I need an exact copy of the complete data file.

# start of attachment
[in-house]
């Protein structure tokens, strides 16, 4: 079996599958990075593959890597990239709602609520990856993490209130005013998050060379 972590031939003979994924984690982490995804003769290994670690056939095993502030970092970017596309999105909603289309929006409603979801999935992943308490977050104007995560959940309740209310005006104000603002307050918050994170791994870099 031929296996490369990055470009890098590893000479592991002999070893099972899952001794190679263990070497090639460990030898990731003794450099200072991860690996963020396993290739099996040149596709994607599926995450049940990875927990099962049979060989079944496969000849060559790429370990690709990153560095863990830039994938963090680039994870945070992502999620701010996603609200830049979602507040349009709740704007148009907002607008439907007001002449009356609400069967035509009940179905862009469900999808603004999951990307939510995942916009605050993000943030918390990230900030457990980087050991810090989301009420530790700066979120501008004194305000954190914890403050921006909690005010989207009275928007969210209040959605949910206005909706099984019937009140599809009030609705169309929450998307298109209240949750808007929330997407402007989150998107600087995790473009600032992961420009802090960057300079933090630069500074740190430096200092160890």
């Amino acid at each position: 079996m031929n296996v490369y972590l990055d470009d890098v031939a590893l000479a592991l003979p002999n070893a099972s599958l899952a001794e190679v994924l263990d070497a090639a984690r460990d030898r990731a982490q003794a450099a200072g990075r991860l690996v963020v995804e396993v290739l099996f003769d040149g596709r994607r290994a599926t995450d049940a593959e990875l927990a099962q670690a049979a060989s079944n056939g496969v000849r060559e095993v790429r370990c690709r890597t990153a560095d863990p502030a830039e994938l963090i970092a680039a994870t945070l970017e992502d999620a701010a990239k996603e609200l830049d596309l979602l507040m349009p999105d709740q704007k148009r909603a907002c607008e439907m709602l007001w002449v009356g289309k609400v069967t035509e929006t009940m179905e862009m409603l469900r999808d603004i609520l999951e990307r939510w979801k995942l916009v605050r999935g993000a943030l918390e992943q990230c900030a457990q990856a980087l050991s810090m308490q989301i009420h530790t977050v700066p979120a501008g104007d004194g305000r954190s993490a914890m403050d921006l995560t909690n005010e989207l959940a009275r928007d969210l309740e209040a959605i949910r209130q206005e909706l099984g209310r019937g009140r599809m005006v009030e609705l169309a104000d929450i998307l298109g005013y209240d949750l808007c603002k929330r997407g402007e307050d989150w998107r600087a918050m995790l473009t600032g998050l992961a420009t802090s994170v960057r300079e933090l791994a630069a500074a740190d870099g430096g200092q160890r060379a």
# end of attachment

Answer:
[in-house]
């Protein structure tokens, strides 16, 4: 079996599958990075593959890597990239709602609520990856993490209130005013998050060379 972590031939003979994924984690982490995804003769290994670690056939095993502030970092970017596309999105909603289309929006409603979801999935992943308490977050104007995560959940309740209310005006104000603002307050918050994170791994870099 031929296996490369990055470009890098590893000479592991002999070893099972899952001794190679263990070497090639460990030898990731003794450099200072991860690996963020396993290739099996040149596709994607599926995450049940990875927990099962049979060989079944496969000849060559790429370990690709990153560095863990830039994938963090680039994870945070992502999620701010996603609200830049979602507040349009709740704007148009907002607008439907007001002449009356609400069967035509009940179905862009469900999808603004999951990307939510995942916009605050993000943030918390990230900030457990980087050991810090989301009420530790700066979120501008004194305000954190914890403050921006909690005010989207009275928007969210209040959605949910206005909706099984019937009140599809009030609705169309929450998307298109209240949750808007929330997407402007989150998107600087995790473009600032992961420009802090960057300079933090630069500074740190430096200092160890």
């Amino acid at each position: 079996m031929n296996v490369y972590l990055d470009d890098v031939a590893l000479a592991l003979p002999n070893a099972s599958l899952a001794e190679v994924l263990d070497a090639a984690r460990d030898r990731a982490q003794a450099a200072g990075r991860l690996v963020v995804e396993v290739l099996f003769d040149g596709r994607r290994a599926t995450d049940a593959e990875l927990a099962q670690a049979a060989s079944n056939g496969v000849r060559e095993v790429r370990c690709r890597t990153a560095d863990p502030a830039e994938l963090i970092a680039a994870t945070l970017e992502d999620a701010a990239k996603e609200l830049d596309l979602l507040m349009p999105d709740q704007k148009r909603a907002c607008e439907m709602l007001w002449v009356g289309k609400v069967t035509e929006t009940m179905e862009m409603l469900r999808d603004i609520l999951e990307r939510w979801k995942l916009v605050r999935g993000a943030l918390e992943q990230c900030a457990q990856a980087l050991s810090m308490q989301i009420h530790t977050v700066p979120a501008g104007d004194g305000r954190s993490a914890m403050d921006l995560t909690n005010e989207l959940a009275r928007d969210l309740e209040a959605i949910r209130q206005e909706l099984g209310r019937g009140r599809m005006v009030e609705l169309a104000d929450i998307l298109g005013y209240d949750l808007c603002k929330r997407g402007e307050d989150w998107r600087a918050m995790l473009t600032g998050l992961a420009t802090s994170v960057r300079e933090l791994a630069a500074a740190d870099g430096g200092q160890r060379a």